Abigail Klein Leichman
September 6, 2012

Don’t have a stethoscope handy? A thermometer? A pedometer? You won’t need any of these devices to measure your heart rate, temperature and daily steps – plus many more health and fitness parameters – if you have LifeWatch V, the world’s first medical smartphone.

Rehovot-based LifeWatch Technologies is the brains behind this breakthrough technology, an Android-based phone with embedded sensors to analyze everything from blood glucose levels to body fat percentage. The system can even let you do an at-home electrocardiogram (ECG) or measure your blood pressure with an attached sleeve.

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Now in the process of regulatory approvals in Israel, Europe and the United States, LifeWatch V sends all the test data automatically and securely to a remote server in the cloud for analysis by the company’s proprietary algorithms. Results and trend data are quickly shared with the user and, if desired, with a third party (parent or healthcare provider, for example) via email or text message.

CEO Dr. Yacov Geva says the smartphone will be especially useful to help manage many aspects of a chronic medical condition such as diabetes. For health-conscious consumers, the device can also remind you to take your vitamins or measure your footsteps, plan your diet or log your workouts.

For kids to elders

Geva tells ISRAEL21c that he conceived of the idea long before its time, getting patents in 1998 for embedding sensors in a PDA (remember Palm Pilots?). In 2001 and again in 2006, LifeWatch developed the product idea further, but the technology still wasn’t at a point where the device would be “friendly” enough.

“The real breakthrough came when Apple changed how a smartphone could be used, so we were able to take our initiative forward and develop the product based on an Android operating system,” says Geva.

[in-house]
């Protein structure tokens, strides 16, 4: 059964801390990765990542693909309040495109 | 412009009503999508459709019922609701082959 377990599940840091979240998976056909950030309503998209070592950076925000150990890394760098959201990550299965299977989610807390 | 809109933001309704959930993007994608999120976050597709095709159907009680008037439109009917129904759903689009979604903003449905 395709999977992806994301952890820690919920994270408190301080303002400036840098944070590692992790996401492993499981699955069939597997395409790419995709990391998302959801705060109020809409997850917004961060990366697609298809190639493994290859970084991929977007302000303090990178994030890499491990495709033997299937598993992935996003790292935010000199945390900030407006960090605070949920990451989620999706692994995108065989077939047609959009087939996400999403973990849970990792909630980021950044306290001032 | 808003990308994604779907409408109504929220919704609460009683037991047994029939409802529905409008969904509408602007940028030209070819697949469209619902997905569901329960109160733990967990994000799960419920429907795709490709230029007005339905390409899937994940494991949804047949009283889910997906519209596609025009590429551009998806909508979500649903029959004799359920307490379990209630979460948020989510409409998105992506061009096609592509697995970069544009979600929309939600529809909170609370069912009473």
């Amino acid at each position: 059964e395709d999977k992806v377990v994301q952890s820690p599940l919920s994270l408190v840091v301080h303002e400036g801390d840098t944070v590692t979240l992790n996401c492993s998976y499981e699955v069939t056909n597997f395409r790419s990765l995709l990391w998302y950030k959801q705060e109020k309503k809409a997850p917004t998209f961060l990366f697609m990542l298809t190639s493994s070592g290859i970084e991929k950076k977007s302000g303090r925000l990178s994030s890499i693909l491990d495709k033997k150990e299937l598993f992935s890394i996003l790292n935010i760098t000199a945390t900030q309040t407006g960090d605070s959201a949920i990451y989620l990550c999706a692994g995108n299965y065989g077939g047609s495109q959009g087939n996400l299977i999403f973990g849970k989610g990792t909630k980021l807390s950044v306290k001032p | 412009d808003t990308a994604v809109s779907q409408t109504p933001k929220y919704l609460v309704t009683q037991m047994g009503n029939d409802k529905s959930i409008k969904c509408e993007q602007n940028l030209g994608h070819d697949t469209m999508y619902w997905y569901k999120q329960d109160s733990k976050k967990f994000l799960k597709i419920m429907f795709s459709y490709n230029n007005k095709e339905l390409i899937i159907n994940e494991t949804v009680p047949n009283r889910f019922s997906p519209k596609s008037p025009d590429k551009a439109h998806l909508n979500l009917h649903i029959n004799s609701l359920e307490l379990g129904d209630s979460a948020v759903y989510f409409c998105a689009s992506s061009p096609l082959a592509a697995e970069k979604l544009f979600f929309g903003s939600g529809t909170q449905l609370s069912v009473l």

The company designed the monitoring and diagnostic tool to be user-friendly for anyone from children to seniors. Geva envisions children with diabetes as a core target group for LifeWatch V. Blood glucose test strips can be inserted right into a portal on the phone’s stainless-steel frame.

“Parents can follow their children to see if they’re doing daily testing and taking their insulin while they’re at school,” he explains. “Let’s say a child has to do a blood glucose test at 9am. When he does the test, the data is sent automatically to the cloud and the parents can get the results immediately, on any kind of device. If the parent does not see that the test was done, the parent can call to remind the child.”

TechFaith Wireless Communication Technology of China will manufacture the smartphones for LifeWatch based on the Israeli specs and industrial design. Interface will be available in Hebrew, English, Portuguese, Spanish, Italian, Russian, Chinese and Japanese. “We will sell the device for between $500 and $700, depending on the country and individual carrier agreement,” says Geva.

LifeWatch expects to launch sales later this year, after receiving the European CE mark and Israeli regulatory approvals; and in the United States next year, following clearance from the US Food and Drug Administration. “We have more than 20 years of experience with developing 45 different medical sensors and taking them through regulatory bodies including the FDA,” Geva says with confidence.

The next big thing in mobile healthcare

Founded about two decades ago, LifeWatch is primarily an ambulatory diagnostic testing developer owned by LifeWatch AG, a leading Swiss healthcare technology and solutions provider.

With 65 employees at its R&D center in Rehovot’s Rabin Science Park, and almost 500 employees in the United States, the public company offers a comprehensive platform of patient technologies and services, such as home-based heart monitoring and home sleep testing, in addition to wireless monitoring devices for emergency medical personnel.

“More than 300,000 new patients every year in the US are being monitored through LifeWatch,” Geva says.

Owners of the medical smartphone will be able to have the test results sent directly to one of LifeWatch’s three US emergency call centers – one covering each of the country’s time zones. In the next few months, a similar call center will be set up in Israel, says Geva.

Since mobile healthcare is a rapidly developing area, encompassing everything from sophisticated telemetry to iPhone apps that manage your fitness routine, it’s likely that LifeWatch has hit on the next big thing with its unique smartphone. Geva says a future version will include additional sensors for even more functionality.

And if it’s built-in capabilities aren’t enough to meet an individual user’s needs, Geva assures us that it’s possible to download additional apps onto LifeWatch V, just like with any similar device. Oh, and it also makes and receives plain old phone calls.

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Jason Harris

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